Editor’s note: The following is part of Startland News’ ongoing coverage of the impact of Coronavirus (COVID-19) on Kansas City’s entrepreneur community, as well as how innovation is helping to drive a new normal in the ecosystem. Click here to follow related stories as they develop.
A global pandemic and social distancing weren’t part of the plan when Nic Rodriguez envisioned his senior spring at the Massachusetts Institute of Technology (MIT).
“I think everyone kind of went into shock,” Rodriguez, an Olathe native who has interned for area startups TripleBlind and EyeVerify, said of the day he and his classmates learned they’d be forced out of the university’s Boston campus because of spreading Coronavirus (COVID-19) concerns.
It was a scene that played out across the country this spring as news of the outbreak’s severity began to intensify.
“There had been some rumors flying around among the senior class that MIT was going to shut down … but nothing was confirmed. We were all kind of thinking, ‘That’s ridiculous, but wouldn’t that be so fun,’ not really understanding the gravity of the situation,” he said of the health crisis which unfolded rapidly and ultimately saw him on a plane back home to Kansas City.
“It was a really strange feeling because you have this expectation that you’re going to have another three months of spending time with your friends and you’re finally cooling down after three-and-a-half years of hard school work,” Rodriguez said.
“To have it all ripped away with just one email was shocking to say the least.”
Quick parties and rushed goodbyes, Rodriguez can’t help but feel like he was robbed of key rites of passage in his college experience, he said.
“MIT wasn’t even a place that I thought I could get into in the first place,” he said recalling his on-campus experience, which will culminate online beginning next week.
“I think in terms of mentally, emotionally growing and figuring out how to do the whole adult thing … having that chance to stand up on the stage and walk across and kind of close out that chapter in my life was going to be a big moment for me. … I wish it didn’t end up like this.”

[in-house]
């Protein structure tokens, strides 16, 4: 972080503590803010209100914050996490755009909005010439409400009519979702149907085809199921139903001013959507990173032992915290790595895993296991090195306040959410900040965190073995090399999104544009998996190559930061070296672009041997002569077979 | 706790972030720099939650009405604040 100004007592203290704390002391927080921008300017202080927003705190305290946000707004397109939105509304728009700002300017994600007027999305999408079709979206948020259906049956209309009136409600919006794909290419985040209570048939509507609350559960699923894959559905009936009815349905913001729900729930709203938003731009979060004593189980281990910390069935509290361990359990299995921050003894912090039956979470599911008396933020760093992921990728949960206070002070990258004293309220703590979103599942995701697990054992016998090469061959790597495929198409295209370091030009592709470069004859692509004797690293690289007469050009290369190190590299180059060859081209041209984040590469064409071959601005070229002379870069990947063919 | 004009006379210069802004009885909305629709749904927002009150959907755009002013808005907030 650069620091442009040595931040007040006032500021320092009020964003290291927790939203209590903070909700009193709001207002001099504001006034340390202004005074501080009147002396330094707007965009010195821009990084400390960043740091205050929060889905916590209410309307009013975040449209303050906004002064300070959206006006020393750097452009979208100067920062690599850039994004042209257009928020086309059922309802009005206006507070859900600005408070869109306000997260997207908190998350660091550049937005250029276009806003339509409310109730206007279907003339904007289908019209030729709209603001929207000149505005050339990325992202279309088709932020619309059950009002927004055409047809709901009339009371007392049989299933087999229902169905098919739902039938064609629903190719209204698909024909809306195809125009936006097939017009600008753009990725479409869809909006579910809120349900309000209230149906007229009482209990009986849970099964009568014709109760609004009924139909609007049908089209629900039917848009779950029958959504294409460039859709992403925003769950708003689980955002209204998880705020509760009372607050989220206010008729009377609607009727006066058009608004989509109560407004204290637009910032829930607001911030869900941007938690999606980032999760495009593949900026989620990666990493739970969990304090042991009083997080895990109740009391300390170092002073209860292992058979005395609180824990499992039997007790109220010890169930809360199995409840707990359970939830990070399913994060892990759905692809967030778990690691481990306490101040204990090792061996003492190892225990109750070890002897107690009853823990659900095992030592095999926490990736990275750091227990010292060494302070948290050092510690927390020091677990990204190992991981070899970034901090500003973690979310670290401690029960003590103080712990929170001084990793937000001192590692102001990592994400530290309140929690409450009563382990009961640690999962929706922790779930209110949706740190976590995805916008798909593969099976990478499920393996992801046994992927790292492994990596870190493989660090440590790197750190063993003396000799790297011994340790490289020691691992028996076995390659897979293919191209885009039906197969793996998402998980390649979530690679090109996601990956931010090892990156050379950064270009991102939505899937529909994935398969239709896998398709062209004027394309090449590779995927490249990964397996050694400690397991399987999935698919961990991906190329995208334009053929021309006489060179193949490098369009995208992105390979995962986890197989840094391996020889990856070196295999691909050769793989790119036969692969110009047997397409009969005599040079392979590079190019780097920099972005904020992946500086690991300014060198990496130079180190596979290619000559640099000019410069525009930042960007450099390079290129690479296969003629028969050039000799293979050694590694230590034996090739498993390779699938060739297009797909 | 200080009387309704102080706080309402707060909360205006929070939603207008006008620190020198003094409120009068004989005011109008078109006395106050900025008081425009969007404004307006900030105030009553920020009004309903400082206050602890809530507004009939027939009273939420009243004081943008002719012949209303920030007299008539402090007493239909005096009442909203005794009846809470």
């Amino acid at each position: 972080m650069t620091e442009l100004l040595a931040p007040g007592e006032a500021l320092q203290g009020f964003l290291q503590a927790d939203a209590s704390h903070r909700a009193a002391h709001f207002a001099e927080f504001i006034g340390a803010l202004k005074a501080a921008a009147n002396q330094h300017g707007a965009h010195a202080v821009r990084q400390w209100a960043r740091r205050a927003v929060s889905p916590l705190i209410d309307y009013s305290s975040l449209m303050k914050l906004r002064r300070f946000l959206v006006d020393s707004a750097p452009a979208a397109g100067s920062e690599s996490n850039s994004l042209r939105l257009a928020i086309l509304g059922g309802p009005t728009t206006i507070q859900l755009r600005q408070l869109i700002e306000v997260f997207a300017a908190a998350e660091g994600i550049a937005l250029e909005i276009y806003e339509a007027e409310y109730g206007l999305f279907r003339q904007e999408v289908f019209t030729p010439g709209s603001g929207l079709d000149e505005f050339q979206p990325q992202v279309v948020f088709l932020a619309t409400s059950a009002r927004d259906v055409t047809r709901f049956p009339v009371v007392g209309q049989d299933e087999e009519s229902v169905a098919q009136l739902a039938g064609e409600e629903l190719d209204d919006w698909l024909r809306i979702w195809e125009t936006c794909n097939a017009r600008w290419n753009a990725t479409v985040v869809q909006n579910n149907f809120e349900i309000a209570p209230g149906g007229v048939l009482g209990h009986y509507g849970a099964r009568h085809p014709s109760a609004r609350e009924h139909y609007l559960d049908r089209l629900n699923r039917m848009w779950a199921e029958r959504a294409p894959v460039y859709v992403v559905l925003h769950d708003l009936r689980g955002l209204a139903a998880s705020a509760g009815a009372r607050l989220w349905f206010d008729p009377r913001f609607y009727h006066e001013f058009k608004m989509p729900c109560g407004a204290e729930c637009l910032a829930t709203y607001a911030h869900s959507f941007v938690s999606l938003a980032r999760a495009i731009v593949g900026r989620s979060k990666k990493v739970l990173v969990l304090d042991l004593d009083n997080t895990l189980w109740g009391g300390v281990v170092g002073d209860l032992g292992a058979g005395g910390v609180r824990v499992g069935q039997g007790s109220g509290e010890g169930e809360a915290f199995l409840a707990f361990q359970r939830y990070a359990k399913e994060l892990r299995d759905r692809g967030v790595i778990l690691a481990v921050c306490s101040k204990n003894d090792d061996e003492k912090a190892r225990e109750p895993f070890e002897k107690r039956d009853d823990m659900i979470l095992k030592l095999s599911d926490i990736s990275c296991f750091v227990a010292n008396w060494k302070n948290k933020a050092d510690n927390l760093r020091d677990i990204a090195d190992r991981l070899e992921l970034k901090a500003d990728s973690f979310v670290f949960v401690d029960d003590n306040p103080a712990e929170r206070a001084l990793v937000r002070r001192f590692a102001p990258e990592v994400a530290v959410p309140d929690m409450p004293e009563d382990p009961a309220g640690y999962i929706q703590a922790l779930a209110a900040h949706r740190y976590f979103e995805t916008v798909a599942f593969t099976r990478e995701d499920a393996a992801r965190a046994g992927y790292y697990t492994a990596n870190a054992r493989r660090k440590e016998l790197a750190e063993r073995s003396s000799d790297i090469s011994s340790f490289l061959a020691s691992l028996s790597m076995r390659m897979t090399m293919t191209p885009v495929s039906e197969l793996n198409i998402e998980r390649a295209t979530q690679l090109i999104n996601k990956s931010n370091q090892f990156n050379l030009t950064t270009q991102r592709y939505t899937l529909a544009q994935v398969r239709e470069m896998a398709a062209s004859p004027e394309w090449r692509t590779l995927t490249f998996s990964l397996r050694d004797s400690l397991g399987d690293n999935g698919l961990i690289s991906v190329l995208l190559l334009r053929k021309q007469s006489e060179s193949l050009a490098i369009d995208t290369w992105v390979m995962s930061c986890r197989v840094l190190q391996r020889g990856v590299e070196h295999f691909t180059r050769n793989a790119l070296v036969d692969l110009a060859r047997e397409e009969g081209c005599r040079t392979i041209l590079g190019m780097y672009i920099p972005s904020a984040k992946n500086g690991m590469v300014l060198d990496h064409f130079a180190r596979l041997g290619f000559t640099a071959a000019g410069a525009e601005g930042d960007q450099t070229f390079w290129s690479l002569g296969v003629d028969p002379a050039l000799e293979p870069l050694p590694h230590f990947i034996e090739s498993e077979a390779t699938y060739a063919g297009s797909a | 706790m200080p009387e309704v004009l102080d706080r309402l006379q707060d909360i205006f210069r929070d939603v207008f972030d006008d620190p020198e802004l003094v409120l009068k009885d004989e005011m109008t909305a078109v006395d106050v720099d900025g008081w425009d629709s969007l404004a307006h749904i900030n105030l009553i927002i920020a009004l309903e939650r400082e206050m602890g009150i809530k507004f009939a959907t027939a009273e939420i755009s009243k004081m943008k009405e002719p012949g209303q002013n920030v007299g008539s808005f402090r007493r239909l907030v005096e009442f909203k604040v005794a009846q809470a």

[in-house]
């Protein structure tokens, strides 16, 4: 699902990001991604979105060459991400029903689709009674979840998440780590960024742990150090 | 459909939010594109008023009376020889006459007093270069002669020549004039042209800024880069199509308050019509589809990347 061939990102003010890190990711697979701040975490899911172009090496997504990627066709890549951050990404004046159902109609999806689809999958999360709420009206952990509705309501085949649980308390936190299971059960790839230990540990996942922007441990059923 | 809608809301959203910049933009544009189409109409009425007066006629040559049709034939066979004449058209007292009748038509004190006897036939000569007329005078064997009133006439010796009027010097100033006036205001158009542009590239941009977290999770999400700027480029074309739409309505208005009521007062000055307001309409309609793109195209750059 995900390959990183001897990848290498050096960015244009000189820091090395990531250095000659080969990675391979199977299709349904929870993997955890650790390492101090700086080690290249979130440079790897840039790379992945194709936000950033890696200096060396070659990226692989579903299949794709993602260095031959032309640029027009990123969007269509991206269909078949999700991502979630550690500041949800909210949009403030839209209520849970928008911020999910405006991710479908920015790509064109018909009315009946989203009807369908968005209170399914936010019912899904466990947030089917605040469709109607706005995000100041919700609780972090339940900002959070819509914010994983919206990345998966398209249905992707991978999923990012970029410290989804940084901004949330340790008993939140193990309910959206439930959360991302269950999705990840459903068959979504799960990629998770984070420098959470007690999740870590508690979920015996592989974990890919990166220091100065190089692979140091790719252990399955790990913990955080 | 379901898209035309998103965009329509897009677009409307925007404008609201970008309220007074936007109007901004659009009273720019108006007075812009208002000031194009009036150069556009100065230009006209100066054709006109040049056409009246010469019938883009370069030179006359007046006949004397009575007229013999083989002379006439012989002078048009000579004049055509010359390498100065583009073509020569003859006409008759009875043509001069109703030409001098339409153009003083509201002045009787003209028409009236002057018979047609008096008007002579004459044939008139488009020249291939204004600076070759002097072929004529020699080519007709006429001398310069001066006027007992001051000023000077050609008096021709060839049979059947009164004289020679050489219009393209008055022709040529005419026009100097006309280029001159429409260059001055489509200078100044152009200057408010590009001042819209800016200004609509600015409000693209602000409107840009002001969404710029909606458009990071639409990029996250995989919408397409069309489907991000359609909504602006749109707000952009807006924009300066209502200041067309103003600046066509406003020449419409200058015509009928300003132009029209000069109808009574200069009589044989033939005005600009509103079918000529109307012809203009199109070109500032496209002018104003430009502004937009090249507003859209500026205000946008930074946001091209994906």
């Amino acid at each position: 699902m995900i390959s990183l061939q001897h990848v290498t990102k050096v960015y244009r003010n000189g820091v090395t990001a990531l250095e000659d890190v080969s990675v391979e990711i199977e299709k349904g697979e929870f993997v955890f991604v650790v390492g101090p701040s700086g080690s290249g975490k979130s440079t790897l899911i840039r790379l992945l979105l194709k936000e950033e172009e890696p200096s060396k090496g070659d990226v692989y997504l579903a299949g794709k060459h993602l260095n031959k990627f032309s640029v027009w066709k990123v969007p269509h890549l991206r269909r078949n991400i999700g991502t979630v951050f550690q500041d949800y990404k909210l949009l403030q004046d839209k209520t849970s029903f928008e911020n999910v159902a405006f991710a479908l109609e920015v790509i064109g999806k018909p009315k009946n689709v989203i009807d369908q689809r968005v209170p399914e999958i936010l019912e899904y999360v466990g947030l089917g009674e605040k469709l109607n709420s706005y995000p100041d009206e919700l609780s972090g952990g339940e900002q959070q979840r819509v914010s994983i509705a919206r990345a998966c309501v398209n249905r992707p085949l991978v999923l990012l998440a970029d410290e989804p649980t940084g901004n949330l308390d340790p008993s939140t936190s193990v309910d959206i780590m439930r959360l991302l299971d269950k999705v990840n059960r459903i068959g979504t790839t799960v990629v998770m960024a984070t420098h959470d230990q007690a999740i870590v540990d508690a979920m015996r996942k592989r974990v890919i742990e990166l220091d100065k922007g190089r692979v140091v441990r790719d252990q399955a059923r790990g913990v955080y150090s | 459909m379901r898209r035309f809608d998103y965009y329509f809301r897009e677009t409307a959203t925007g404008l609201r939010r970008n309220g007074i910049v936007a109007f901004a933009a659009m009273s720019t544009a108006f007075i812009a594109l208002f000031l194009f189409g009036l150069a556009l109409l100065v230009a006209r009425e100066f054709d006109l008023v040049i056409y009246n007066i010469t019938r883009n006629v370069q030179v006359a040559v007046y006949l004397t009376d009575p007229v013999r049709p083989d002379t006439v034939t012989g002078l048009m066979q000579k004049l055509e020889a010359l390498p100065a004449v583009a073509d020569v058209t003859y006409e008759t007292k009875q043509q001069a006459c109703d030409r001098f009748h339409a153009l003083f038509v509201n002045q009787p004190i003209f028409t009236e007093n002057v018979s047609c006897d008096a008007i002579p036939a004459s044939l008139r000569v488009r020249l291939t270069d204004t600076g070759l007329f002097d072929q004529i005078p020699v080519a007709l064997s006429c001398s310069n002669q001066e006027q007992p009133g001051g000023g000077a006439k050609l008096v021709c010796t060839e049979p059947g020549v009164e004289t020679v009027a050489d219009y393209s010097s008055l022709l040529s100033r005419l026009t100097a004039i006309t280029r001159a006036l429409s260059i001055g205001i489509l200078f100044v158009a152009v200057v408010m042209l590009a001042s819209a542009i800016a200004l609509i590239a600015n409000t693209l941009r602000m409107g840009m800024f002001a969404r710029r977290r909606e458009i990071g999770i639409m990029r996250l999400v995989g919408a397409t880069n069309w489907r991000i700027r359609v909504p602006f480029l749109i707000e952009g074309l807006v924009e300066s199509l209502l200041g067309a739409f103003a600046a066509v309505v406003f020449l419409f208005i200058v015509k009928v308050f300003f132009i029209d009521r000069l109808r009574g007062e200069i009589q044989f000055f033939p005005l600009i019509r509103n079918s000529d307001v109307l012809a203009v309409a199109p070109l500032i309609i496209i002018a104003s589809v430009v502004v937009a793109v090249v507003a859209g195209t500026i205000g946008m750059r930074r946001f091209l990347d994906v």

With newfound free-time — the result of an extended spring break — Rodriguez is spending his days reconnecting with TripleBlind and EyeVerify colleagues who recently deployed a COVID-19 tracking app (built alongside a team at MIT and Harvard) that could soon receive the endorsement of the White House.
“I got a text from [the TripleBlind team] and they proposed this idea to me and it seemed perfect,” he said of his experience helping with the Coronavirus exposure tracker, Private Kit: Safe Paths. “I have been able to work on it a little bit when I’ve had the time and been fun. It is a good distraction. But also, it feels like you’re helping the cause in some way, even though it may or may just be in terms of writing some code.”
Click here to read more about the TripleBlind response to COVID-19.
The experience will serve as a resume booster for Rodriguez who’s already secured a job at Facebook once he finishes classes.
“[I’ll be] in New York at the end of August and I recently received an email that I don’t have to worry about that changing. So that’s one bright side,” he said, eager for the world to return to normal and optimistic that his generation would take the threat of COVID-19 seriously.
“I wouldn’t even know how to communicate to those people [who are ignoring warnings] how serious it is. I mean, all you have to do is look at Italy as the best example of what the United States could be soon if we’re not taking it seriously,” he said in response to news reports of college students partying for spring break and laughing off social distancing measures on social media.
“No matter how unfortunate the situation is and how disappointed I am with the outcome [of classes being canceled], in a sense, I understand we have to do this,” Rodriguez said. “I’m missing out on a big, important part of my life. But at the end of the day, [a few months] in the long run isn’t too bad if we can save some lives.”
This story is possible thanks to support from the Ewing Marion Kauffman Foundation, a private, nonpartisan foundation that works together with communities in education and entrepreneurship to create uncommon solutions and empower people to shape their futures and be successful.